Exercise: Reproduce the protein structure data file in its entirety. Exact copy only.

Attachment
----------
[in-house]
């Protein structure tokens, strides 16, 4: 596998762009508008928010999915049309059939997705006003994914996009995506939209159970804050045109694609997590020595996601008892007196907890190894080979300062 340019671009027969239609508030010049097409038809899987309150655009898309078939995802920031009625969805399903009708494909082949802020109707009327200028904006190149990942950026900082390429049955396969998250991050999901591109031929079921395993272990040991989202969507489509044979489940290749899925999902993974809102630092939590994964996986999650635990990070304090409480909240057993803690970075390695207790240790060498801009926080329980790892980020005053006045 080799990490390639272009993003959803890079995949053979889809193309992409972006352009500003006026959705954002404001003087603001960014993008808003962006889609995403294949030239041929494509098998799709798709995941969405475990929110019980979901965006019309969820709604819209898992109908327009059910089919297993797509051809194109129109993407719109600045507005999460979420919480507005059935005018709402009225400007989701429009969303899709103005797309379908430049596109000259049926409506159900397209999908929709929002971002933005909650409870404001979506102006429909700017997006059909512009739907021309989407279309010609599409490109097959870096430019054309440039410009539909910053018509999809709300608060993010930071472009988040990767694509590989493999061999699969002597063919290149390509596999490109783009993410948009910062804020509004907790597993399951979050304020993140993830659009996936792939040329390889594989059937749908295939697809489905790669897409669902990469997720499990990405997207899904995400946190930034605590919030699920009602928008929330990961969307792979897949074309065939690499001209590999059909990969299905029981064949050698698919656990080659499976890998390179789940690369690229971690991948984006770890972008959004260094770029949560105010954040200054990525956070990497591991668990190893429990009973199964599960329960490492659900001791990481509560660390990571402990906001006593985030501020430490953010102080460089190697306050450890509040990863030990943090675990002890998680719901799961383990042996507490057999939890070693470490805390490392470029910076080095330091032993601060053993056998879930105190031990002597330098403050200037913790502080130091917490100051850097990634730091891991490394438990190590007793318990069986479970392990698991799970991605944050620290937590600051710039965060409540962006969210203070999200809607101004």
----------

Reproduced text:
[in-house]
């Protein structure tokens, strides 16, 4: 596998762009508008928010999915049309059939997705006003994914996009995506939209159970804050045109694609997590020595996601008892007196907890190894080979300062 340019671009027969239609508030010049097409038809899987309150655009898309078939995802920031009625969805399903009708494909082949802020109707009327200028904006190149990942950026900082390429049955396969998250991050999901591109031929079921395993272990040991989202969507489509044979489940290749899925999902993974809102630092939590994964996986999650635990990070304090409480909240057993803690970075390695207790240790060498801009926080329980790892980020005053006045 080799990490390639272009993003959803890079995949053979889809193309992409972006352009500003006026959705954002404001003087603001960014993008808003962006889609995403294949030239041929494509098998799709798709995941969405475990929110019980979901965006019309969820709604819209898992109908327009059910089919297993797509051809194109129109993407719109600045507005999460979420919480507005059935005018709402009225400007989701429009969303899709103005797309379908430049596109000259049926409506159900397209999908929709929002971002933005909650409870404001979506102006429909700017997006059909512009739907021309989407279309010609599409490109097959870096430019054309440039410009539909910053018509999809709300608060993010930071472009988040990767694509590989493999061999699969002597063919290149390509596999490109783009993410948009910062804020509004907790597993399951979050304020993140993830659009996936792939040329390889594989059937749908295939697809489905790669897409669902990469997720499990990405997207899904995400946190930034605590919030699920009602928008929330990961969307792979897949074309065939690499001209590999059909990969299905029981064949050698698919656990080659499976890998390179789940690369690229971690991948984006770890972008959004260094770029949560105010954040200054990525956070990497591991668990190893429990009973199964599960329960490492659900001791990481509560660390990571402990906001006593985030501020430490953010102080460089190697306050450890509040990863030990943090675990002890998680719901799961383990042996507490057999939890070693470490805390490392470029910076080095330091032993601060053993056998879930105190031990002597330098403050200037913790502080130091917490100051850097990634730091891991490394438990190590007793318990069986479970392990698991799970991605944050620290937590600051710039965060409540962006969210203070999200809607101004």